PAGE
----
Gunlock had started out better than Reload in that it looked like it really wanted to have a plot this time and it kept it well through the second volume but it decided it needed to get back to the road trip gags and standalone stories that let us get to know this cast of characters better. With over seventy-five episodes to the series so far, I'm wondering how much is really left to know about them. The standalone tales provide little vignettes about something often demon related and tragic that may or may not be related to a specific member of the groups past but there is only so much you can shove into their pasts before you just sigh at all of it. The worst thing that's going on at this point is that all the fascinating material from the second season about their past lives has been seemingly completely dropped. That turned into something of a highlight of the show and it has felt almost hollow since.

This set of episodes plies us with a pair of serious episodes and then something a bit more comical. There's value to all of them on some level and as standalone stories I think they're some of the better ones they've had in recent memory. But like I said above, I feel like I've roughed up this kid so many times it's all starting to blur together. The opening episode of the serious pair has Sanzo being separated from the rest of the guys as they travel over a difficult mountain only to run into Lirin. The two end up taking a tumble off the side of the cliff and fall into a stalemate position where he's got his gun trained on her and she's ready to pounce, but he's bleeding hard. It's a bit of a dialogue piece as they go back and forth and she can't believe he lost his scriptures in the tumble down. Lirin's a fun character but here she just comes across as both stupid and regressive in her personality.

The other serious story is a fair bit better and it actually deals with some of the demons this time as it has the group traveling through a rather snowy pass at a different mountain, one where the villagers apparently fear to tread. As it turns out, there's a demon living up there but he hasn't changed like most of the others. Instead, he's been actively taking in the children of the demons who change and has been trying to raise and care for them while dealing with a lack of food and minimal warmth. The group gets tied up in the tense relations between him and the villagers but at the back of your mind you can't help but like the demon, Yakumo, as you know he's had it rough and has buried a lot of his own kind. The fact that they're children only makes it worse. It does a decent job at pulling the strings of the heart and playing up the card of the humans being more evil and less than human that you expect.

The more comedy oriented episodes were surprisingly fun and actually enjoyable this time around, particularly the first one. With the way this group dynamic works, it's not a surprise that Hakkai finally reached his limit in dealing with the others in how he handles them, cleans up after them and provides for them more than anything else. He's basically the mother of the group and at this point it doesn't take much to set him off. When that happens, he gets it into his mind to just go elsewhere in the latest village they're in and wait for an apology from them over things. But not without swiping their cigarettes and replacing it with chocolate ones, swiping the money and basically proving to them that they can't take care of themselves. Which they prove in spades as they try to clean and feed themselves only to end up in a lot of trouble. It's very amusing to watch them deal in different ways, especially when they get tagged as an eat and run group.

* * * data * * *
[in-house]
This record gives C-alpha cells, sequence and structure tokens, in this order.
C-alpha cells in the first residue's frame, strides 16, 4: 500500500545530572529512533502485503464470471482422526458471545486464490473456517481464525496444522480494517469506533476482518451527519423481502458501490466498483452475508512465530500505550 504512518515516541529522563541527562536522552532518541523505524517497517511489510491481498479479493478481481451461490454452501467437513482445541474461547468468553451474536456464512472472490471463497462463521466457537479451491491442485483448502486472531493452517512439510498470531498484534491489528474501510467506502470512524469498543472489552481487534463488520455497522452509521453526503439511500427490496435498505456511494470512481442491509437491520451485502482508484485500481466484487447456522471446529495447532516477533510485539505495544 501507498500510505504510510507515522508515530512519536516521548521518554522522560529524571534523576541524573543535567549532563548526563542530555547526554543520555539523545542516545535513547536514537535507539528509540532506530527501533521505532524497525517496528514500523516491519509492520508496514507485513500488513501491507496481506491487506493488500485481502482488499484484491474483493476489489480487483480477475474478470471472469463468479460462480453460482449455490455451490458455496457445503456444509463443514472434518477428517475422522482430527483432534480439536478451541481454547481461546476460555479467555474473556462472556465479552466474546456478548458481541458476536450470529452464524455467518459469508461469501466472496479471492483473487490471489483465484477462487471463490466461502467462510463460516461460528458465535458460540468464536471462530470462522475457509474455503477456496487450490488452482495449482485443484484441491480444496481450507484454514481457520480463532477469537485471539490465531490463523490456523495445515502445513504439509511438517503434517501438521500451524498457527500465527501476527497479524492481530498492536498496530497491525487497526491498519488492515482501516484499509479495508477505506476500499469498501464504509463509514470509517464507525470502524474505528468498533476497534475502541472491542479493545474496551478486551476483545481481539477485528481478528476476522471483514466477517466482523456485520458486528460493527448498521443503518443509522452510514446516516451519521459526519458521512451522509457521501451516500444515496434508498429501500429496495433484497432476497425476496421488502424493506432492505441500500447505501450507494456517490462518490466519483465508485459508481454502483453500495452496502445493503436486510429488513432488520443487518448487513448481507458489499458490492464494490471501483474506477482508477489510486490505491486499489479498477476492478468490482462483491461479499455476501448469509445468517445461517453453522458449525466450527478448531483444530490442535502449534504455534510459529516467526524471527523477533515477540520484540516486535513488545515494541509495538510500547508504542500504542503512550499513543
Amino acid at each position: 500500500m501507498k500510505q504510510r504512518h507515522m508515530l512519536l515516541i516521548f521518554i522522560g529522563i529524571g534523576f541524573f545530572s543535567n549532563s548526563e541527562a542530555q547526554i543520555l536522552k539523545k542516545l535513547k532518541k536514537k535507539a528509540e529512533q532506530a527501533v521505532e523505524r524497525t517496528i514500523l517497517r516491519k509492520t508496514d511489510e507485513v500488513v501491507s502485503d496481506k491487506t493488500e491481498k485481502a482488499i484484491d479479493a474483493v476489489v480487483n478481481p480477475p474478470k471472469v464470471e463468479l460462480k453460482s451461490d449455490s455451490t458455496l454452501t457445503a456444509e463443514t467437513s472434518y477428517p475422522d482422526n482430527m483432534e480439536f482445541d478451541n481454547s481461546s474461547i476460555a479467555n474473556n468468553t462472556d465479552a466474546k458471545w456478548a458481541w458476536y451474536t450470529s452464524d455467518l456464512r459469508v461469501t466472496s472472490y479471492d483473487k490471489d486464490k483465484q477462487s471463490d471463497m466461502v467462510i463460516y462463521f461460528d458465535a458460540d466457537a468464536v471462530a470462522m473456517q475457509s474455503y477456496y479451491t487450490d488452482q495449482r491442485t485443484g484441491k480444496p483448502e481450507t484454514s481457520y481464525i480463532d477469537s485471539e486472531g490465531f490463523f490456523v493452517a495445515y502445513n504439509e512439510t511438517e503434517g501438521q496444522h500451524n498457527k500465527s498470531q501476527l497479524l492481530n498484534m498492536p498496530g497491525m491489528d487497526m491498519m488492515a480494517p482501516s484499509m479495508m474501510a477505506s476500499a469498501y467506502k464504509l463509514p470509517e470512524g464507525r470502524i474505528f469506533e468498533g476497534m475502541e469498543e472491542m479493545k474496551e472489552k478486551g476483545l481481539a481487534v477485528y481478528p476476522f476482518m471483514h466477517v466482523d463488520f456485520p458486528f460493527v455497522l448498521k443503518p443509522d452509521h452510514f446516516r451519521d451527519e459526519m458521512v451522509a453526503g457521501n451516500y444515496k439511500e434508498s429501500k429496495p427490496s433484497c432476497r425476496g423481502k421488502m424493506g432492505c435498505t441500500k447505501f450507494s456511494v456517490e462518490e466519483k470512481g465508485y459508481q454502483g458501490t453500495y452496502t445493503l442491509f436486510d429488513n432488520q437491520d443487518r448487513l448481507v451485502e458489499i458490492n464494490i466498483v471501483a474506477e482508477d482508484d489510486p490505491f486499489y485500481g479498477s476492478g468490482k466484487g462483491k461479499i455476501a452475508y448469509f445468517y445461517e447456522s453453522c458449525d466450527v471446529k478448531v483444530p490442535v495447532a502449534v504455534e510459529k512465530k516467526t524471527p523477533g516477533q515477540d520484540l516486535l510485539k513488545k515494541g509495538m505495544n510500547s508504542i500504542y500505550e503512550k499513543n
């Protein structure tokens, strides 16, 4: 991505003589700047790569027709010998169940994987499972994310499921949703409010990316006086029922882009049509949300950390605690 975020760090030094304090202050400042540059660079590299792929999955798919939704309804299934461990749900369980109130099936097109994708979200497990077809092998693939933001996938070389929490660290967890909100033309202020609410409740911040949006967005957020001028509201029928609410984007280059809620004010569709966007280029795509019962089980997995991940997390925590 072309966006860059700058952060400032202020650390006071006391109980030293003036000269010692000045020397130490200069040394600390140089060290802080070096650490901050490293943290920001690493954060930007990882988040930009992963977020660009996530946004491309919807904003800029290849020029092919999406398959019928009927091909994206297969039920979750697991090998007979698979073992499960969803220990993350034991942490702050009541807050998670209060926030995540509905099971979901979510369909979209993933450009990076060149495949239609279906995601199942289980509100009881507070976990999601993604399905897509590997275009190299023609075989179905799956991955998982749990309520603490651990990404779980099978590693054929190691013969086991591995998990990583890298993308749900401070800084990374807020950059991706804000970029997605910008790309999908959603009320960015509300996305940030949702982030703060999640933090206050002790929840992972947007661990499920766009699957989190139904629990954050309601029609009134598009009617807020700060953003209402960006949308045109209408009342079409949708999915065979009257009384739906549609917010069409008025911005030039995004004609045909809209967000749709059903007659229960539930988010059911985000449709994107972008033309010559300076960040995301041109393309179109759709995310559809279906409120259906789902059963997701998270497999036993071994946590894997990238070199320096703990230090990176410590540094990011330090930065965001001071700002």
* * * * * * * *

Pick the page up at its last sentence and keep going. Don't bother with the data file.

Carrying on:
The last episode brings dolls into the show (again?) where Sanzo falls under the control of a possessed doll, which in itself is amusing as the doll figures that Sanzo's friends won't attack him while he's possessed and waving a gun at him. I admit that this kind of obvious gag is just that, but it works well with these characters and is one of the areas where having so many episodes of their relationship built up actually works in its favor. You know exactly how they'll respond and the way they practically roll their eyes before taking on the task with glee is almost how you feel about it as well.

In Summary:
I keep being told by the fans that Gunlock does get better and I'm holding out hope that it does. While it does feel better than Reload was for a lot of it, the Saiyuki-fatigue is still there but it has waned a bit with this volume. The mixture of the serious and the comedy managed to work in breaking it down some and has left me with hope that things will improve over the course of the next four volumes that we get something a bit more interesting. The show does earn its keep though in appealing to its core fans and the intended audience though so I'm sure that they're pretty happy with this and the release is good overall. It's just not something that I can see someone casually picking up and getting into at this point without having gone back to see all the earlier material.

Japanese 2.0 Language,English 2.0 Language,English Subtitles,Music Clip - Sanzo Party- "Don't look back again" by WAG,Art Gallery

Review Equipment
Panasonic PT50LC13 50" LCD RP HDTV, Samsung BD-P1000 Blu-ray player via DVI, Sony STR-DE835 DD/DTS receiver, Panasonic SB-TP20S Multi-Channel Speaker System With 100-Watt Subwoofer.